A trip down an isle at one of the above mentioned locations will reveal many choices. Wrestlers from a variety of sources are great, but proceed with caution. Keep in mind that what looks like a fun choice while it’s still in the package will look like the same screaming ‘roid raging nut job driver hundreds of your fellow hobbyists have also snapped up. Unless you’re going for that “lost my mind coming back from the gym” look, avoid the wrestlers with snarled mouths and ridiculously gigantic biceps. Besides looking more silly than scale, many have such overgrown upper bodies that they do not readily fit in scale seats. Shop around before making a selection.
In addition to the wrestlers, there are a variety of action figures modeled from pop culture sources such as movies, TV shows and sports. The same rules apply. Don’t buy the first figure you see, go for a figure that looks real and too small is better than too big.
While there are plenty of 7-inch action figures available, if you have a larger scale model, check out a toy called Hunter Dan. Hunter Dan is a 8-inch tall sportsman action figure that can be found online and at outdoors stores at Cabela’s.
Target stores recently started offering a miniature skate boarder figure that is perfect for scale RC use. The figures are called Street League Flex Figures. The figures are well detailed, flexible and have realistic clothes.They’re permanently attached to the skate board, but with a little work, the board is easily removed. The Street League Flex Figures are made by Ronin Syndicate which also makes 1/12-scale Metal Mulisha figures with dirt bikes.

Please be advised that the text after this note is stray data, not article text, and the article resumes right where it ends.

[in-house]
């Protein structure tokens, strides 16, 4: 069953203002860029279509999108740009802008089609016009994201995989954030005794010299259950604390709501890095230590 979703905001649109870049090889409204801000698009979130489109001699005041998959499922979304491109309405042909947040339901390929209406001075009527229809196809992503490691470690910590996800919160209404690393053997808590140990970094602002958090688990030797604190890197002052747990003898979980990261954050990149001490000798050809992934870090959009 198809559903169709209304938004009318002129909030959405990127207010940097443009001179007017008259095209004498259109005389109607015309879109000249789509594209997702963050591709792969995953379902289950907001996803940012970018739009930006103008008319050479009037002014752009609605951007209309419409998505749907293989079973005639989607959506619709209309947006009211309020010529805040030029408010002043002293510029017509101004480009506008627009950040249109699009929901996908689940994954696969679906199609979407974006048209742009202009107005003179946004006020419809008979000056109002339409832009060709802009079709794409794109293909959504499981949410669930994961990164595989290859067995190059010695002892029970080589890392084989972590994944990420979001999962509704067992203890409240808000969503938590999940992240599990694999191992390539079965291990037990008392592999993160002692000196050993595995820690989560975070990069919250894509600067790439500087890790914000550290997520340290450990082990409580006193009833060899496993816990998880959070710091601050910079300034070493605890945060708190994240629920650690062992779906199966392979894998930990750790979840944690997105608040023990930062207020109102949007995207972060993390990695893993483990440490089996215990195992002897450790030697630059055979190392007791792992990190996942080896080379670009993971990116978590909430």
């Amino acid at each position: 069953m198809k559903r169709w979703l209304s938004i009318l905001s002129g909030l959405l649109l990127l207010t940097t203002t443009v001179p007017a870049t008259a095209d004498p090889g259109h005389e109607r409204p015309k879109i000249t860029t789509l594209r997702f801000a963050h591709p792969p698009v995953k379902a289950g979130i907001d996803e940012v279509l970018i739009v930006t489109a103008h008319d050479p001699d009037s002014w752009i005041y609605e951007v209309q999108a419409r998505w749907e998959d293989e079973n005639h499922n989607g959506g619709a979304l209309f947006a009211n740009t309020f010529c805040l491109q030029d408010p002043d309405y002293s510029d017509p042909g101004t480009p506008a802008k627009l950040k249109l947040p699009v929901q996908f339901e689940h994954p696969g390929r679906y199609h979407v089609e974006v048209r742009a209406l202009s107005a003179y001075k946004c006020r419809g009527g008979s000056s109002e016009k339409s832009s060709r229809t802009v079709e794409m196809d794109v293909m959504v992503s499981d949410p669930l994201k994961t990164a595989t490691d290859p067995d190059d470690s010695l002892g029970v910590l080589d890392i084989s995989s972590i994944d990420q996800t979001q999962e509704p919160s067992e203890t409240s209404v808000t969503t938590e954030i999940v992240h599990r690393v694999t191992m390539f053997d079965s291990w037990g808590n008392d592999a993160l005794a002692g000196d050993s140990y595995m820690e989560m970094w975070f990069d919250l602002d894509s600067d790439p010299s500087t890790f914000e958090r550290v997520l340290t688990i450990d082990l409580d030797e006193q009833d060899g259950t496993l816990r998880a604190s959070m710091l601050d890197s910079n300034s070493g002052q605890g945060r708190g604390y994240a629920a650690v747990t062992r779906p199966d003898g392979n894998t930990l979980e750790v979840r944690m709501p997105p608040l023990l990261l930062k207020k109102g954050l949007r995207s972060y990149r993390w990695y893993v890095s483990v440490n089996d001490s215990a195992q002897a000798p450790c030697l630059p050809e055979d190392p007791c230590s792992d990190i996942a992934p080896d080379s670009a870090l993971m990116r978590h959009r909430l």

Tamiya’s Wild Willy drivers have been used in dozens of scale builds. The comically oversized helmet works for some builds, but is distracting in most. Tamiya’s Holiday Buggy (recently rereleased) has a driver that isn’t as complete of a figure as the Wild Willy, but has a very realistic head complete with cowboy hat. The downside of Tamiya drivers is that you’ll need to paint in detail them yourself unless you pickup a driver out of a RTR Wild Willy.
MAKING THE CUT
You just paid between $12 to $20 (maybe more) for a driver figure and I’m about to suggest you completely ruin it and cut it to pieces. Why? Well, none of the action figures I have ever seen–even if they have 20 movable joints and Kung Fu grip–are really made to sit in a driver’s seat. Add that to the fact that most RC truck interiors aren’t really made to hold passengers and you probably have some fitment issues to deal with.
If possible, remove the seat from the truck and test fit your driver. If you’re lucky, the driver will fit the seat and bend in the right places enough to actually sit in the seat. After you get over the disappointment that your wheelman doesn’t want to get behind the wheel, you’ll need to identify what the problem is. The deeper you can get your driver to sit in the seat, the more upright he’ll be behind the wheel and the more realistic he’ll look.
Some figures will need to be cut at the waist, repositioned and glued back together. Others will need to have their lower legs removed. Still others will need to have the unfortunate surgery to remove their entire lower half. For example, if your truck has a shallow interior such as in Axial Dingo shell.
READERS’ SCALE DRIVERS